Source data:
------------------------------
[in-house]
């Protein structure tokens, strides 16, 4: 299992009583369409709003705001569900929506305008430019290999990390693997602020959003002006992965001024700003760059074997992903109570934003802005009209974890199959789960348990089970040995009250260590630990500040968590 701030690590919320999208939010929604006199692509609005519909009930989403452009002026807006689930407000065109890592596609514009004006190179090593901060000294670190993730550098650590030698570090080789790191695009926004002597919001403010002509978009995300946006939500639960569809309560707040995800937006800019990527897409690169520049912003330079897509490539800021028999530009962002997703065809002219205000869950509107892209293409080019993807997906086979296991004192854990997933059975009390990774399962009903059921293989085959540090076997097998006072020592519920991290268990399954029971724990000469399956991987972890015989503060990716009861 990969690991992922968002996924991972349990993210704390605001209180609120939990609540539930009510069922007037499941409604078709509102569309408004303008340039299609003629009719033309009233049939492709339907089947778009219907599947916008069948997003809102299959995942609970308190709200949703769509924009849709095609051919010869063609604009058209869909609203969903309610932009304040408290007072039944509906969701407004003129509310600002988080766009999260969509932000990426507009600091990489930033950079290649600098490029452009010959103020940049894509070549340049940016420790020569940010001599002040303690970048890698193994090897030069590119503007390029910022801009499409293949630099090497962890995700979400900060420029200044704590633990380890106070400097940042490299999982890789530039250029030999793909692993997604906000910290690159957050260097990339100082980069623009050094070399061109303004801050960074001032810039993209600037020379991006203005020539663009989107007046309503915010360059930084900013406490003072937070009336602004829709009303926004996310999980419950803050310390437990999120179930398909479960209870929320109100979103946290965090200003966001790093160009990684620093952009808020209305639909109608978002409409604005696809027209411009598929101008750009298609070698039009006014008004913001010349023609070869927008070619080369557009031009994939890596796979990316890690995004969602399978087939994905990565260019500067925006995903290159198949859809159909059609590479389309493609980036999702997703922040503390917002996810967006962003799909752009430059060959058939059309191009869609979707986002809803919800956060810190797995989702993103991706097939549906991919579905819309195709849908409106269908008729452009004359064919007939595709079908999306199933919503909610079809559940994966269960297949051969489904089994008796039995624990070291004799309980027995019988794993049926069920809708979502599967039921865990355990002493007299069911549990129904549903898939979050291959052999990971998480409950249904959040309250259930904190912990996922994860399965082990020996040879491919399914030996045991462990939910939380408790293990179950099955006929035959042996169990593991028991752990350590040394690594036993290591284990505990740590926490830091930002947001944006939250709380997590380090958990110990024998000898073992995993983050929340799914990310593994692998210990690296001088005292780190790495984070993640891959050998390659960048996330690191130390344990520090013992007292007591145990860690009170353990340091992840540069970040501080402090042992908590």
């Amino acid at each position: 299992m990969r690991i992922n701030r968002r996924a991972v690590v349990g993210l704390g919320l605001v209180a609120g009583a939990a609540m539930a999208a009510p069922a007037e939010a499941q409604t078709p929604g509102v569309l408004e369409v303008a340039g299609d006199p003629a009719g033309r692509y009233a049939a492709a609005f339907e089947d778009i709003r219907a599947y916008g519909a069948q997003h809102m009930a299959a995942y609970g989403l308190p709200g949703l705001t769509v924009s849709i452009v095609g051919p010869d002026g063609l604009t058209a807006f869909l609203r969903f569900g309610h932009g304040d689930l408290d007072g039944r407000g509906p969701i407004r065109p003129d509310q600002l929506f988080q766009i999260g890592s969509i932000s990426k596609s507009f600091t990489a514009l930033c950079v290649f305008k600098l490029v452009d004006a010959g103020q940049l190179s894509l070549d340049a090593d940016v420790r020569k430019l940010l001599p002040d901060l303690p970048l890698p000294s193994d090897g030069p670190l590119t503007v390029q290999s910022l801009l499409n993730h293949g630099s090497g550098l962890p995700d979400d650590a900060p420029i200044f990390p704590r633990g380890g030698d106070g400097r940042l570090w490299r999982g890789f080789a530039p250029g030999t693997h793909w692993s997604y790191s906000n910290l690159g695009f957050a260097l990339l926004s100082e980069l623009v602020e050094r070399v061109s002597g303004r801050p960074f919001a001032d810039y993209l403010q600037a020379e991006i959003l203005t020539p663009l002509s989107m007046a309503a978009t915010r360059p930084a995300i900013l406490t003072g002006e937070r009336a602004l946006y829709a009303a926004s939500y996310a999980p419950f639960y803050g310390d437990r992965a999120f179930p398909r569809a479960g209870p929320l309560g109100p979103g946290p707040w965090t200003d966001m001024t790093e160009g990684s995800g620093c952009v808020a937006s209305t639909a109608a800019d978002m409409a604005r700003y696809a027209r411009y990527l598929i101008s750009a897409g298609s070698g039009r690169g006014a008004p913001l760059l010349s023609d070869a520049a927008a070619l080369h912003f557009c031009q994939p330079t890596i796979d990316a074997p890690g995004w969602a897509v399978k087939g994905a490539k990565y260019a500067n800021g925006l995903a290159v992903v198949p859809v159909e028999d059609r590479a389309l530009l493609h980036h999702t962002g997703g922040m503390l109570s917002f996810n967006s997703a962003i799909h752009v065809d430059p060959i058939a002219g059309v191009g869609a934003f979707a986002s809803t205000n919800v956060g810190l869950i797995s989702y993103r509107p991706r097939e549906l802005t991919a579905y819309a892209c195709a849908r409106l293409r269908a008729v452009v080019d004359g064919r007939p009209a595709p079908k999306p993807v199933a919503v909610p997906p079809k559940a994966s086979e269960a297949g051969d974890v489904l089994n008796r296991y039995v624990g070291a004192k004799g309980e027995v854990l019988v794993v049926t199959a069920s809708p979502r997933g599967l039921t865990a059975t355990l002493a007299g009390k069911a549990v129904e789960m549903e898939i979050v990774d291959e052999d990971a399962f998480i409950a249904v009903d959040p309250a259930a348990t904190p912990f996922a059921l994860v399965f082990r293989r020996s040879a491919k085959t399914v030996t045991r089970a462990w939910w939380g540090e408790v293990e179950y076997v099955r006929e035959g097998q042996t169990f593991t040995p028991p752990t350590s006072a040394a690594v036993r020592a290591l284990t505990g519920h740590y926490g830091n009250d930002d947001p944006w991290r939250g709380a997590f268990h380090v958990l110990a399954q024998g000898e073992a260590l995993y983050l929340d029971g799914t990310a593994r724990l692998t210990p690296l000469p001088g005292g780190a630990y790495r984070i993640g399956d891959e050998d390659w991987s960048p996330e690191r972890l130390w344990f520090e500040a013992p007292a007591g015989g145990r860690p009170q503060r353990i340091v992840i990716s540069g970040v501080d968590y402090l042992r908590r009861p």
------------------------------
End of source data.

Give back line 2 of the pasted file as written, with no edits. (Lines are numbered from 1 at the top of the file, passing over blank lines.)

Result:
């Protein structure tokens, strides 16, 4: 299992009583369409709003705001569900929506305008430019290999990390693997602020959003002006992965001024700003760059074997992903109570934003802005009209974890199959789960348990089970040995009250260590630990500040968590 701030690590919320999208939010929604006199692509609005519909009930989403452009002026807006689930407000065109890592596609514009004006190179090593901060000294670190993730550098650590030698570090080789790191695009926004002597919001403010002509978009995300946006939500639960569809309560707040995800937006800019990527897409690169520049912003330079897509490539800021028999530009962002997703065809002219205000869950509107892209293409080019993807997906086979296991004192854990997933059975009390990774399962009903059921293989085959540090076997097998006072020592519920991290268990399954029971724990000469399956991987972890015989503060990716009861 990969690991992922968002996924991972349990993210704390605001209180609120939990609540539930009510069922007037499941409604078709509102569309408004303008340039299609003629009719033309009233049939492709339907089947778009219907599947916008069948997003809102299959995942609970308190709200949703769509924009849709095609051919010869063609604009058209869909609203969903309610932009304040408290007072039944509906969701407004003129509310600002988080766009999260969509932000990426507009600091990489930033950079290649600098490029452009010959103020940049894509070549340049940016420790020569940010001599002040303690970048890698193994090897030069590119503007390029910022801009499409293949630099090497962890995700979400900060420029200044704590633990380890106070400097940042490299999982890789530039250029030999793909692993997604906000910290690159957050260097990339100082980069623009050094070399061109303004801050960074001032810039993209600037020379991006203005020539663009989107007046309503915010360059930084900013406490003072937070009336602004829709009303926004996310999980419950803050310390437990999120179930398909479960209870929320109100979103946290965090200003966001790093160009990684620093952009808020209305639909109608978002409409604005696809027209411009598929101008750009298609070698039009006014008004913001010349023609070869927008070619080369557009031009994939890596796979990316890690995004969602399978087939994905990565260019500067925006995903290159198949859809159909059609590479389309493609980036999702997703922040503390917002996810967006962003799909752009430059060959058939059309191009869609979707986002809803919800956060810190797995989702993103991706097939549906991919579905819309195709849908409106269908008729452009004359064919007939595709079908999306199933919503909610079809559940994966269960297949051969489904089994008796039995624990070291004799309980027995019988794993049926069920809708979502599967039921865990355990002493007299069911549990129904549903898939979050291959052999990971998480409950249904959040309250259930904190912990996922994860399965082990020996040879491919399914030996045991462990939910939380408790293990179950099955006929035959042996169990593991028991752990350590040394690594036993290591284990505990740590926490830091930002947001944006939250709380997590380090958990110990024998000898073992995993983050929340799914990310593994692998210990690296001088005292780190790495984070993640891959050998390659960048996330690191130390344990520090013992007292007591145990860690009170353990340091992840540069970040501080402090042992908590």